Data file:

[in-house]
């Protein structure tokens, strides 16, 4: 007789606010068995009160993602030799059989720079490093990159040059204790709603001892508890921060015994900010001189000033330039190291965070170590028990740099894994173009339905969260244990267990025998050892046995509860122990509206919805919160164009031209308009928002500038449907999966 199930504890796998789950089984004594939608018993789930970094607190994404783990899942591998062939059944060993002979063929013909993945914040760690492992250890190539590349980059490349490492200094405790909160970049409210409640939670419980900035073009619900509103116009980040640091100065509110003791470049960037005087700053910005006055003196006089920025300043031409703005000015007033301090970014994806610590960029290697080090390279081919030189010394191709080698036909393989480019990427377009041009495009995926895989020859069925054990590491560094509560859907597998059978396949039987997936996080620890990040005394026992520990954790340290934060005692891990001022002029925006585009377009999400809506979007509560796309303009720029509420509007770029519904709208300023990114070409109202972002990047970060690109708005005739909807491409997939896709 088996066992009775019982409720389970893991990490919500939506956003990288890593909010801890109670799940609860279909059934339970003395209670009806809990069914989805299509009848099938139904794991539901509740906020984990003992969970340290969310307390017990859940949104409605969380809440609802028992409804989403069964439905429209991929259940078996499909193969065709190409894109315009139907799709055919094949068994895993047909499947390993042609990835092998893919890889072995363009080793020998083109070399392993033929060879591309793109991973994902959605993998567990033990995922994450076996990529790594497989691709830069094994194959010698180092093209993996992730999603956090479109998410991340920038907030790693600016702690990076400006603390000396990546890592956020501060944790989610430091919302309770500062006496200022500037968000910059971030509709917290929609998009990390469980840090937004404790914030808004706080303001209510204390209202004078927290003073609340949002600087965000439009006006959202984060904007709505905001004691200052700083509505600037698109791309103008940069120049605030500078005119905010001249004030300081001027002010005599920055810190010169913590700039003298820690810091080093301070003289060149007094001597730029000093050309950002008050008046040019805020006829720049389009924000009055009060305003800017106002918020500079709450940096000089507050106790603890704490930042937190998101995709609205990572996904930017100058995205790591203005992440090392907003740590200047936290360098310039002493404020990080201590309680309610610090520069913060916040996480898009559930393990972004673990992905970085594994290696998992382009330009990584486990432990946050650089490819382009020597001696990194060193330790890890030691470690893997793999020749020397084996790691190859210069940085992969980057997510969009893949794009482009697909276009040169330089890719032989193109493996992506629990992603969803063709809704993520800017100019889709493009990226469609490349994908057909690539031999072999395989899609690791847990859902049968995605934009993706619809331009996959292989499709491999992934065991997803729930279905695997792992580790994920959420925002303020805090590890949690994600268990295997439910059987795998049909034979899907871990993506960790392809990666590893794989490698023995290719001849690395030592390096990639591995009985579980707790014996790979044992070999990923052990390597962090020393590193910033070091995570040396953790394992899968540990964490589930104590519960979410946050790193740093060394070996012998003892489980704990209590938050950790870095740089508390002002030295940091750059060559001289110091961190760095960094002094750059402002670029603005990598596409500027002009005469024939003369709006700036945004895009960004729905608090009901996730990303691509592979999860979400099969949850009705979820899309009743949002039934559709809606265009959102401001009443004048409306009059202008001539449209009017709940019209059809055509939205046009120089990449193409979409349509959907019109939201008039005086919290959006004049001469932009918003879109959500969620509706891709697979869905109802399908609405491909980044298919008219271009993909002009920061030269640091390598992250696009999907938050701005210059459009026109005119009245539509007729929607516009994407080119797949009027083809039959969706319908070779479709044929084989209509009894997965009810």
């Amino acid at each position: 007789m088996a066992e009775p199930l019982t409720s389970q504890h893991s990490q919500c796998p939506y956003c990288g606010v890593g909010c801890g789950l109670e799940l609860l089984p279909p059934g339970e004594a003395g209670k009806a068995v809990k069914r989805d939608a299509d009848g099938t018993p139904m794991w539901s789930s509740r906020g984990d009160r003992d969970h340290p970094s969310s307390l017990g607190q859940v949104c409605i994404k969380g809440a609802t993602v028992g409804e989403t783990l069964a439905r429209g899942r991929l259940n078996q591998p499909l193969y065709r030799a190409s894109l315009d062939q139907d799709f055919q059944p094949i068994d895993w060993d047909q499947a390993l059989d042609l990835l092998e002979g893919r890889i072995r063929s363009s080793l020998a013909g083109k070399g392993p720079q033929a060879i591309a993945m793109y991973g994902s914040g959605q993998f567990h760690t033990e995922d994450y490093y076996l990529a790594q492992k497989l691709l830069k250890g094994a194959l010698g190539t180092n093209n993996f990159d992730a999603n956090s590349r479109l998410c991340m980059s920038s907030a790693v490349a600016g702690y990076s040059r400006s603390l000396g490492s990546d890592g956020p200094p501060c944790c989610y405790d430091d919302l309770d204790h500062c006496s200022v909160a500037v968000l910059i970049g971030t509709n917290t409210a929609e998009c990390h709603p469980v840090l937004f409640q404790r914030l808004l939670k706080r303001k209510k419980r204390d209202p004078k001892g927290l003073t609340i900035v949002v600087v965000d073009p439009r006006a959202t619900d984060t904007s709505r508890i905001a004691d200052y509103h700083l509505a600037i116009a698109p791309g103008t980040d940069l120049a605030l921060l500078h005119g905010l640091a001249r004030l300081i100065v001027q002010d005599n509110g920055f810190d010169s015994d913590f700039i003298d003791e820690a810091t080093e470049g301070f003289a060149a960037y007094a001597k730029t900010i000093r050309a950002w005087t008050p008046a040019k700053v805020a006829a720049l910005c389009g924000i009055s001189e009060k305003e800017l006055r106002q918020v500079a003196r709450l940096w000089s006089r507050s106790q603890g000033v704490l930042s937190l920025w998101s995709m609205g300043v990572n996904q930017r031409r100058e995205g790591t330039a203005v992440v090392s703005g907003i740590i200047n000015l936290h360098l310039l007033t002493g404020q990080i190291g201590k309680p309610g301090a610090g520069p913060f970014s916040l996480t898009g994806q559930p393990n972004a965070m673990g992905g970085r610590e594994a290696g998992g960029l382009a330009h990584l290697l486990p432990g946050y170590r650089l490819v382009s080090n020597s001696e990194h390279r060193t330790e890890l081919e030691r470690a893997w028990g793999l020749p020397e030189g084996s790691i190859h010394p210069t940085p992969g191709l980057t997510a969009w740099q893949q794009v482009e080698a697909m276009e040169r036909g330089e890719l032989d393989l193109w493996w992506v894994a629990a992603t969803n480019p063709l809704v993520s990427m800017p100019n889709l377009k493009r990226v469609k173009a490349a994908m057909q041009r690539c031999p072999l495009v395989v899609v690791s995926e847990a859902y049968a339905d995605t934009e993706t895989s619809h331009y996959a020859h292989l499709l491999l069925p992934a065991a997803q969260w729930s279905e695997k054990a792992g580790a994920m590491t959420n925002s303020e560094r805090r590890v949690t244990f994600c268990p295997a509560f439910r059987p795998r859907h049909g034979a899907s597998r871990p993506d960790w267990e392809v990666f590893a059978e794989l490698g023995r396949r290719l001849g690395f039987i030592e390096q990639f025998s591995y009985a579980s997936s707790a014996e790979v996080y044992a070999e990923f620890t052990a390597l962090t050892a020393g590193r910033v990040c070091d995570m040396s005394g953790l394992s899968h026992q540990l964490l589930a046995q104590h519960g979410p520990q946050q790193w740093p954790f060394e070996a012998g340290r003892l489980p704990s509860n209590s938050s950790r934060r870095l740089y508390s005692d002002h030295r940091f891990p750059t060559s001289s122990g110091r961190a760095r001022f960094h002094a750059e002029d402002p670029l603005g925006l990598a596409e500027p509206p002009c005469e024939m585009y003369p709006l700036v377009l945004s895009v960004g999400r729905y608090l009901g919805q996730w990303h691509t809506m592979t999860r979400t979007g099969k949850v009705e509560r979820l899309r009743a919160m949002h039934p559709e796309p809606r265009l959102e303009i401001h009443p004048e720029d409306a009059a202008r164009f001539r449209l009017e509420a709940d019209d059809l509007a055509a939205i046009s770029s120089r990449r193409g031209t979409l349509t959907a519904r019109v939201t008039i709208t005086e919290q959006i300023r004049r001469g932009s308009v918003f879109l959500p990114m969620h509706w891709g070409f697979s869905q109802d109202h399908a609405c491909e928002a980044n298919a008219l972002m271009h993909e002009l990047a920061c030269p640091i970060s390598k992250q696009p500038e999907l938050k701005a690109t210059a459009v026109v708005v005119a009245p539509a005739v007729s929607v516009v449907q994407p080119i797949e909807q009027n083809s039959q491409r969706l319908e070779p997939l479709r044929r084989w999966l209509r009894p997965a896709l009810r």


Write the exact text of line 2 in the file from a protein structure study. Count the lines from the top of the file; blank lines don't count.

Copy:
């Protein structure tokens, strides 16, 4: 007789606010068995009160993602030799059989720079490093990159040059204790709603001892508890921060015994900010001189000033330039190291965070170590028990740099894994173009339905969260244990267990025998050892046995509860122990509206919805919160164009031209308009928002500038449907999966 199930504890796998789950089984004594939608018993789930970094607190994404783990899942591998062939059944060993002979063929013909993945914040760690492992250890190539590349980059490349490492200094405790909160970049409210409640939670419980900035073009619900509103116009980040640091100065509110003791470049960037005087700053910005006055003196006089920025300043031409703005000015007033301090970014994806610590960029290697080090390279081919030189010394191709080698036909393989480019990427377009041009495009995926895989020859069925054990590491560094509560859907597998059978396949039987997936996080620890990040005394026992520990954790340290934060005692891990001022002029925006585009377009999400809506979007509560796309303009720029509420509007770029519904709208300023990114070409109202972002990047970060690109708005005739909807491409997939896709 088996066992009775019982409720389970893991990490919500939506956003990288890593909010801890109670799940609860279909059934339970003395209670009806809990069914989805299509009848099938139904794991539901509740906020984990003992969970340290969310307390017990859940949104409605969380809440609802028992409804989403069964439905429209991929259940078996499909193969065709190409894109315009139907799709055919094949068994895993047909499947390993042609990835092998893919890889072995363009080793020998083109070399392993033929060879591309793109991973994902959605993998567990033990995922994450076996990529790594497989691709830069094994194959010698180092093209993996992730999603956090479109998410991340920038907030790693600016702690990076400006603390000396990546890592956020501060944790989610430091919302309770500062006496200022500037968000910059971030509709917290929609998009990390469980840090937004404790914030808004706080303001209510204390209202004078927290003073609340949002600087965000439009006006959202984060904007709505905001004691200052700083509505600037698109791309103008940069120049605030500078005119905010001249004030300081001027002010005599920055810190010169913590700039003298820690810091080093301070003289060149007094001597730029000093050309950002008050008046040019805020006829720049389009924000009055009060305003800017106002918020500079709450940096000089507050106790603890704490930042937190998101995709609205990572996904930017100058995205790591203005992440090392907003740590200047936290360098310039002493404020990080201590309680309610610090520069913060916040996480898009559930393990972004673990992905970085594994290696998992382009330009990584486990432990946050650089490819382009020597001696990194060193330790890890030691470690893997793999020749020397084996790691190859210069940085992969980057997510969009893949794009482009697909276009040169330089890719032989193109493996992506629990992603969803063709809704993520800017100019889709493009990226469609490349994908057909690539031999072999395989899609690791847990859902049968995605934009993706619809331009996959292989499709491999992934065991997803729930279905695997792992580790994920959420925002303020805090590890949690994600268990295997439910059987795998049909034979899907871990993506960790392809990666590893794989490698023995290719001849690395030592390096990639591995009985579980707790014996790979044992070999990923052990390597962090020393590193910033070091995570040396953790394992899968540990964490589930104590519960979410946050790193740093060394070996012998003892489980704990209590938050950790870095740089508390002002030295940091750059060559001289110091961190760095960094002094750059402002670029603005990598596409500027002009005469024939003369709006700036945004895009960004729905608090009901996730990303691509592979999860979400099969949850009705979820899309009743949002039934559709809606265009959102401001009443004048409306009059202008001539449209009017709940019209059809055509939205046009120089990449193409979409349509959907019109939201008039005086919290959006004049001469932009918003879109959500969620509706891709697979869905109802399908609405491909980044298919008219271009993909002009920061030269640091390598992250696009999907938050701005210059459009026109005119009245539509007729929607516009994407080119797949009027083809039959969706319908070779479709044929084989209509009894997965009810």